How to Plant and Fertilize Tomatoes

As you may recall in March I started tomato seeds inside. I wanted to prove to myself that I could successfully start plants from seed. I often hear master gardeners talk about their seed starting success; I guess I wanted to be just like them. Ha!! To the fault of my busy schedule, the little plants remained little plants and are not nearly as large as the ones I see at the garden centers. Today, I broke down and bought big tomato plants to replace my pathetic little ones I planted two weeks ago. I guess it’s my garden ego needing nurtured. A friend from Texas posted pictures of her freshly harvested tomatoes today. Although she is in zone nine and I am in zone six, I felt my competitive spirit stirring.

I started to plant one of my newly purchased tomato plants and, well, in my carelessness, dang it, I broke it! I couldn’t even blame my daughters for this one! When planting tomatoes you are supposed to bury part of the stem in the soil. Amazingly, tomatoes will grow roots along the buried stem, giving the plant more roots. When I was bending the stem, I bent it too far and broke it right in half. The good news is that I have a reason to go back to the garden store. (I just can’t get enough of that place.)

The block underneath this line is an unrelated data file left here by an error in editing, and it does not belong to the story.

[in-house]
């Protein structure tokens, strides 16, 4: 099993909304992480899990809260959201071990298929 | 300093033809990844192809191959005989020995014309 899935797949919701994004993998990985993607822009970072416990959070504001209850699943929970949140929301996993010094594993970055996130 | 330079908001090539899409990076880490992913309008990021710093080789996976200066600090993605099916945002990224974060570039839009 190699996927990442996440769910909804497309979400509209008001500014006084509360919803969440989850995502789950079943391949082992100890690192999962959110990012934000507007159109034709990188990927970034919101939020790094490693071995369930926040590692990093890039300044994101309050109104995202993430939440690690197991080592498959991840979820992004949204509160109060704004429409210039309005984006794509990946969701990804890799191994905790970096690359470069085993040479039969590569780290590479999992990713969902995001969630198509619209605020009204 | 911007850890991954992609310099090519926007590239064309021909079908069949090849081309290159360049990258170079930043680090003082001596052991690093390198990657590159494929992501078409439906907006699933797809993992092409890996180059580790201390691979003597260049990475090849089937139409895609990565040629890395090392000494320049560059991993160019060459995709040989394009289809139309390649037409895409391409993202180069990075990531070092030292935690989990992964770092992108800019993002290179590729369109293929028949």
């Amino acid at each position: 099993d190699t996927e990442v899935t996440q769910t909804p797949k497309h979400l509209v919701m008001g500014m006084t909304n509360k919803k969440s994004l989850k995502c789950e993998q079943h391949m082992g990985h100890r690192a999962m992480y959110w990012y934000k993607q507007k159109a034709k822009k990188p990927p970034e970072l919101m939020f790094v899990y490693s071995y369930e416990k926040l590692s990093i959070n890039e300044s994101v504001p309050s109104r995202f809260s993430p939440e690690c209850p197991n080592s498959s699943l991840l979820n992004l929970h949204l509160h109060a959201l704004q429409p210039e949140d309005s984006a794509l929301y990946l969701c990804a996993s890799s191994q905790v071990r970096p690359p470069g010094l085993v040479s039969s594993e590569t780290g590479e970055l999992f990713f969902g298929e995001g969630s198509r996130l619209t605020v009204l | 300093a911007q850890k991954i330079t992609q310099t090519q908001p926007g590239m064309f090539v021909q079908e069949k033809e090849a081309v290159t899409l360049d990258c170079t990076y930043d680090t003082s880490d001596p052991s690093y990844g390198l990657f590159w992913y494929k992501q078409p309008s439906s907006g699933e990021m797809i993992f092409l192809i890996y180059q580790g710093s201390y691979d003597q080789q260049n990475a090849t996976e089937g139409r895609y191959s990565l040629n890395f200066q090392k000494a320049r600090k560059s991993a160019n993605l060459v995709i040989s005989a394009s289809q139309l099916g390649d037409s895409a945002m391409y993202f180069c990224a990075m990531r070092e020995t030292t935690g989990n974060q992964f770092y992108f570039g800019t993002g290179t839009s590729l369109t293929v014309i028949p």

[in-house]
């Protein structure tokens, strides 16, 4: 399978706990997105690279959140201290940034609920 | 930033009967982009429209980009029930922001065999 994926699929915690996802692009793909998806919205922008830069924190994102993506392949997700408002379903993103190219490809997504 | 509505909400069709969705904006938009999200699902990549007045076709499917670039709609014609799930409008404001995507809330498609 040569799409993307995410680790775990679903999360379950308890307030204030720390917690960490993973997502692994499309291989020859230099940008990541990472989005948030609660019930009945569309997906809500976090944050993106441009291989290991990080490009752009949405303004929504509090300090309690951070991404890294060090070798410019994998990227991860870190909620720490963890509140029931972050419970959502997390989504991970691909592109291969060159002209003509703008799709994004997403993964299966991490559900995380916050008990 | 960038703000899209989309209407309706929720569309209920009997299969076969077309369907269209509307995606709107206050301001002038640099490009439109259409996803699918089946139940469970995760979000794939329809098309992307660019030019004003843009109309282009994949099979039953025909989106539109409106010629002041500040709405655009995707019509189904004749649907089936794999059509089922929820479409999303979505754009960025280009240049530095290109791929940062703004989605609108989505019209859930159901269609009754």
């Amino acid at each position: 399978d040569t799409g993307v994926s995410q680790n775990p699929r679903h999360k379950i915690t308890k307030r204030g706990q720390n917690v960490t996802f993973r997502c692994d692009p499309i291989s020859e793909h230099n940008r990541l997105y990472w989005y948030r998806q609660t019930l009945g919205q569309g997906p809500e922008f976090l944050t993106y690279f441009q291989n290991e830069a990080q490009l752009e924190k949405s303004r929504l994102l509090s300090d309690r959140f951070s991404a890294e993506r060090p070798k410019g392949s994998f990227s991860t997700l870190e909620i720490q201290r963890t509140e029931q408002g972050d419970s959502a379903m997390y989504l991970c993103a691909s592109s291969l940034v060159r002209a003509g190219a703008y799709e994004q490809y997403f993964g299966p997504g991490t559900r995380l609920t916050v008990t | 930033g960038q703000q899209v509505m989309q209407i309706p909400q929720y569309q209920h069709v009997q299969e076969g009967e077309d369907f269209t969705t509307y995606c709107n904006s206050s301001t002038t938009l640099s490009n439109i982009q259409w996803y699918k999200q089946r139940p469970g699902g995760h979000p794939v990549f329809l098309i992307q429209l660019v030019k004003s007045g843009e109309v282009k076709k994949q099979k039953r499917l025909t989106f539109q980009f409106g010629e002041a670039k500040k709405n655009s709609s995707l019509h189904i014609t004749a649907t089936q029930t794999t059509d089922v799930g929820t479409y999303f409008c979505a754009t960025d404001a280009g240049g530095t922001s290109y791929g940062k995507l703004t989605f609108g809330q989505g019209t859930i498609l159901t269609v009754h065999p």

Before breaking the plant in half, I dug a hole and added one tablespoon of a 10-10-10 all purpose plant food, containing 10 percent nitrogen, 10 percent phosphors and 10 percent potassium. Tomatoes are heavy feeders, which mean they need a lot of nutrients to make their red juicy fruit. After covering the plant with soil, I laid down a layer of mulch (newspaper + straw). This mulch will hold in moisture and keeps the weeds from growing. Those pesky weeds steal nutrients, water, and light from my tomato plants. I won’t have to fertilize again until the first little green tomatoes (about the size of a walnut) appear. I will continue to feed my tomatoes by side-dressing about every two to three weeks. Tomatoes are finicky; my advice today is to be careful not to over-fertilize them because it can cause blossom drop, excess vegetation, and fruit deformities.

I will start seeds again next year with the goal of producing larger plants that will be a little less embarrassing. Maybe while I’m at the garden center getting a new LARGE tomato plant, I should ask their advice on starting tomatoes from seed. One can’t know too much when it comes to those mouth watering tomatoes.

Related Posts

Leave a reply